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Jeremiah 8:4-5

Context
Willful Disregard of God Will Lead to Destruction

8:4 The Lord said to me, 1 

“Tell them, ‘The Lord says,

Do people not get back up when they fall down?

Do they not turn around when they go the wrong way? 2 

8:5 Why, then, do these people of Jerusalem 3 

continually turn away from me in apostasy?

They hold fast to their deception. 4 

They refuse to turn back to me. 5 

1 tn The words “the Lord said to me” are not in the text but are implicit from the context. They are supplied in the translation to make clear who is speaking and who is being addressed.

2 sn There is a play on two different nuances of the same Hebrew word that means “turn” and “return,” “turn away” and “turn back.”

3 tc The text is quite commonly emended, changing שׁוֹבְבָה הָעָם (shovÿvah haam) to שׁוֹבָב הָעָם (shovav haam) and omitting יְרוּשָׁלַםִ (yÿrushalaim); this is due to the anomaly of a feminine singular verb with a masculine singular subject and the fact that the word “Jerusalem” is absent from one Hebrew ms and the LXX. However, it is possible that this is a case where the noun “Jerusalem” is a defining apposition to the word “these people,” an apposition which GKC 425 §131.k calls “permutation.” In this case the verb could be attracted to the appositional noun and there would be no reason to emend the text. The MT is undoubtedly the harder reading and is for that reason to be preferred.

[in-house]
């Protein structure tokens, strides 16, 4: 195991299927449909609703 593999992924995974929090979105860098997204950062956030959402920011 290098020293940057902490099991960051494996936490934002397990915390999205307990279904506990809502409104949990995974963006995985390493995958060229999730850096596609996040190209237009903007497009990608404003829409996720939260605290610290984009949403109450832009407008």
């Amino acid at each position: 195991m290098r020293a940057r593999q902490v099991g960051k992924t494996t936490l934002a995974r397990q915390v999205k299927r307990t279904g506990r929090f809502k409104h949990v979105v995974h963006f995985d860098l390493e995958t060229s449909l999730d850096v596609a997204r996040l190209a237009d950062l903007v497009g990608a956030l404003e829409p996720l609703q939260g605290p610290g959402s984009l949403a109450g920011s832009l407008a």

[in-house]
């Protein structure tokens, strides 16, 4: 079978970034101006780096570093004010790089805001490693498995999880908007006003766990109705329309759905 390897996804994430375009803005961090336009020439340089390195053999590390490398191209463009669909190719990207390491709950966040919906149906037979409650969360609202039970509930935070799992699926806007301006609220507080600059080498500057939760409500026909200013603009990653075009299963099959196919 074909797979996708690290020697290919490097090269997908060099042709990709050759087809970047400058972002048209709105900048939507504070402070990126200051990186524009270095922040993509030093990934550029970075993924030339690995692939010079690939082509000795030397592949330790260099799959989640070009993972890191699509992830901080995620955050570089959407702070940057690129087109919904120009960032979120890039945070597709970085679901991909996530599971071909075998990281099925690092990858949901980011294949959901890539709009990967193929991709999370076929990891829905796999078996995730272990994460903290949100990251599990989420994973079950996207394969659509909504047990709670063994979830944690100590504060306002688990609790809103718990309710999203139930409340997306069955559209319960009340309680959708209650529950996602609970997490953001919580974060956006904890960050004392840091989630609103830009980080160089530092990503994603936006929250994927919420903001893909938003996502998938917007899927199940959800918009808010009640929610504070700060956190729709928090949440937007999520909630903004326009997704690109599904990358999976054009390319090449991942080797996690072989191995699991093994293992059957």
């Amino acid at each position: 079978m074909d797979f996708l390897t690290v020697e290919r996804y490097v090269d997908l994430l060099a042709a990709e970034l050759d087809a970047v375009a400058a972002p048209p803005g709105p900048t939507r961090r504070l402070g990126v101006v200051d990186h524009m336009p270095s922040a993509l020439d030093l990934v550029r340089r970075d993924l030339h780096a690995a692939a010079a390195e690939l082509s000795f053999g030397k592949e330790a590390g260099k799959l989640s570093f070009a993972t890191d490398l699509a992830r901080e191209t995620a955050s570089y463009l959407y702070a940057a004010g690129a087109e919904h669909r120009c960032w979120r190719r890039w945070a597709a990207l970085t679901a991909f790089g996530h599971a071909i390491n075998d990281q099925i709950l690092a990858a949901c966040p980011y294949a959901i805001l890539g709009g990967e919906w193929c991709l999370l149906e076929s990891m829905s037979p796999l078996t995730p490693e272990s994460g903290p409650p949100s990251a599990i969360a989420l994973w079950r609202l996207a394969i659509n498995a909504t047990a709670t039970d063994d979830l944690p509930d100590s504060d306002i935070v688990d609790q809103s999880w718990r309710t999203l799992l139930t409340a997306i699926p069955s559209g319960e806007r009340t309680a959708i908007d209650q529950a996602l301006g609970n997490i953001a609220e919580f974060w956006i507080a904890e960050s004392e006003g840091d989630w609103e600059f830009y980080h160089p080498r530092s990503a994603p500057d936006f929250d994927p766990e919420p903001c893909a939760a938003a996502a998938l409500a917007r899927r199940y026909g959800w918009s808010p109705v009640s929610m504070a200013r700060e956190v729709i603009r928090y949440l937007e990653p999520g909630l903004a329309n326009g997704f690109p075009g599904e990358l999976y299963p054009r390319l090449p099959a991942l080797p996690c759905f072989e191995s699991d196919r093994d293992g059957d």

map For location see Map5 B1; Map6 F3; Map7 E2; Map8 F2; Map10 B3; JP1 F4; JP2 F4; JP3 F4; JP4 F4.

4 tn Or “to their allegiance to false gods,” or “to their false professions of loyalty”; Heb “to deceit.” Either “to their mistaken beliefs” or “to their allegiance to false gods” would fit the preceding context. The former is more comprehensive than the latter and was chosen for that reason.

5 sn There is a continuing play on the same root word used in the preceding verse. Here the words “turn away from me,” “apostasy,” and “turn back to me” are all forms from the root that was translated “go the wrong way” and “turn around” in v. 4. The intended effect is to contrast Judah’s recalcitrant apostasy with the usual tendency to try and correct one’s mistakes.



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